Hey brotha, Los Angeles (and its surrounding municipalities) is a major fight town going back to the 1930s, and The Forum’s history with the lighter-weight fighters goes back to the late 1960s and the great Ruben Olivares, who used to sell the joint out and still have thousands of fans in the parking lot where they followed his fight on their car radios. Southern California has the tradition and it attracts the talent.
Gonzalez and Cuadras lived up to that proud tradition on Saturday. I think Chocolatito is the most talented/skilled/gutsy flyweight/super fly to fight at The Forum since Mark “Too Sharp” Johnson. And I think Cuadras has the potential to be as much of a Mexican attraction/ticket seller at The Forum as Humberto “Chiquita” Gonzalez was. (And for those fans who aren’t familiar with “Too Sharp” and “Chiquita,” both are hall of famers and that’s HIGH praise.)
Vargas-Salido is still my Fight of the Year front-runner too, but Gonzalez-Cuadras is definitely among my top five (maybe top three) candidates. I figured Gonzalez would have a real challenge on his heavy little hands and I knew Cuadras would go the distance, but I agree that “Principe” put forth the best performance of his career. Kudos to him and to trainer Rudy Hernandez for giving Chocolatito one of the toughest fights of his career.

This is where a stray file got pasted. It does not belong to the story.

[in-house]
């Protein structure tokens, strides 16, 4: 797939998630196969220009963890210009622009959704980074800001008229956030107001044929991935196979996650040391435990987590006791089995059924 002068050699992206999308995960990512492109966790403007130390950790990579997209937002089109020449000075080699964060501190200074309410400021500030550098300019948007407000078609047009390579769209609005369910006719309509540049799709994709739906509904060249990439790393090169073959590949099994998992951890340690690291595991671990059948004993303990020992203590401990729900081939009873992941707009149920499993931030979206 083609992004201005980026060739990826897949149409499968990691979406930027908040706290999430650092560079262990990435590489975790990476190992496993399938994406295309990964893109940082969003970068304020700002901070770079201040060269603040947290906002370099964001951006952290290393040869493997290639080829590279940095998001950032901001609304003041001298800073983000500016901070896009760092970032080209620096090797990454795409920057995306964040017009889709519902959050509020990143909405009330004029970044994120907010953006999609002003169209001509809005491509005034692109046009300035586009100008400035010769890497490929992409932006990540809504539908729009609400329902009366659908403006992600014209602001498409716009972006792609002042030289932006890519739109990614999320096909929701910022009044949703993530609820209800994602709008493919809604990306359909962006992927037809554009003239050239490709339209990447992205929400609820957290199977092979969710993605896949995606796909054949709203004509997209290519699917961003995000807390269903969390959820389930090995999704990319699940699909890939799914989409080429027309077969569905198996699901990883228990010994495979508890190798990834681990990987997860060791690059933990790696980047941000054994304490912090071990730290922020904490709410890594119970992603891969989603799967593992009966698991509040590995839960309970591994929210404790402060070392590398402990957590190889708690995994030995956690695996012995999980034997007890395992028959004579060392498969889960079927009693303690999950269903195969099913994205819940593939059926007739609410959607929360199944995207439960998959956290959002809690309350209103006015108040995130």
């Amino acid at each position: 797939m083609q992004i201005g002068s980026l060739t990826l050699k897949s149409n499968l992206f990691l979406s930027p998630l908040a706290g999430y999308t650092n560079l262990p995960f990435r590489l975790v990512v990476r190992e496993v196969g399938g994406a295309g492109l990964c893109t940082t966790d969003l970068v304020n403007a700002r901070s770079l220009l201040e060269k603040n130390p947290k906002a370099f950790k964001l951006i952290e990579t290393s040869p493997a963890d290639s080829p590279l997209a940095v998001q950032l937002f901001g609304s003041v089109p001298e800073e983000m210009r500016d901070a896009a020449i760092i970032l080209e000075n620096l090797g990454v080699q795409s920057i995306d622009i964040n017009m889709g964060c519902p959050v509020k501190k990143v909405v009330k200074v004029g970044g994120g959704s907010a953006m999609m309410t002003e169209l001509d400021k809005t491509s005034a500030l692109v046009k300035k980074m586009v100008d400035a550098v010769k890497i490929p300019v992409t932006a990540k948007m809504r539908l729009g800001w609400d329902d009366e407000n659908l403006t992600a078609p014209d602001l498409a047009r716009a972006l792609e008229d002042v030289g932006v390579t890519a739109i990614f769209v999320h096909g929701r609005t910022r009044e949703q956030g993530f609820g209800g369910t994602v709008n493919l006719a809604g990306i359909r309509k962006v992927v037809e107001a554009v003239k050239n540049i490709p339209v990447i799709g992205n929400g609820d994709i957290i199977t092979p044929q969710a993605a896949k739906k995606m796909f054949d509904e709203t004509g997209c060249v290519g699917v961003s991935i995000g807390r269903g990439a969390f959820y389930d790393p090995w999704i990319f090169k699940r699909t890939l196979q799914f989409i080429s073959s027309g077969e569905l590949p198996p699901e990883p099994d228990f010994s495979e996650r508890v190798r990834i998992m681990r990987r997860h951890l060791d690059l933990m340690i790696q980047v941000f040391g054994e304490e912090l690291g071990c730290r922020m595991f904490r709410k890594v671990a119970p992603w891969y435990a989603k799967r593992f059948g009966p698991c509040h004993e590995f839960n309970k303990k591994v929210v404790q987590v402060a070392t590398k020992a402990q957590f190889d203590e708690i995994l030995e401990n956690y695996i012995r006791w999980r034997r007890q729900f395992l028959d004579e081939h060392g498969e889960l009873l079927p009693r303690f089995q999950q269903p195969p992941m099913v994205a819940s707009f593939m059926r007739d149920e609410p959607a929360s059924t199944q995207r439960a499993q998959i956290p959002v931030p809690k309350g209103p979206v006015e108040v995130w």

Cuadras refused to play the role of the victim and tried his best to swing for the fences. Yes, he lost. But he only lost his “0”. Agreed. Cuadras entered the ring with confidence and swagger and tried like hell to back it up. He came to win and that’s what fans will remember. I know the Mexican fans that were in attendance will have his back from now on, and he probably earned a lot more that watched on HBO and Mexican TV.
Who wouldn’t want to see him fight again? The dips__ts that don’t pay attention to sub-lightweight boxers.
This is why fighters should not be afraid of risking their zeroes. They should be afraid of not giving their best every time they climb into a boxing ring. Agreed, but it’s going to take a few years for the Mayweather Mentality to fade away from the sport.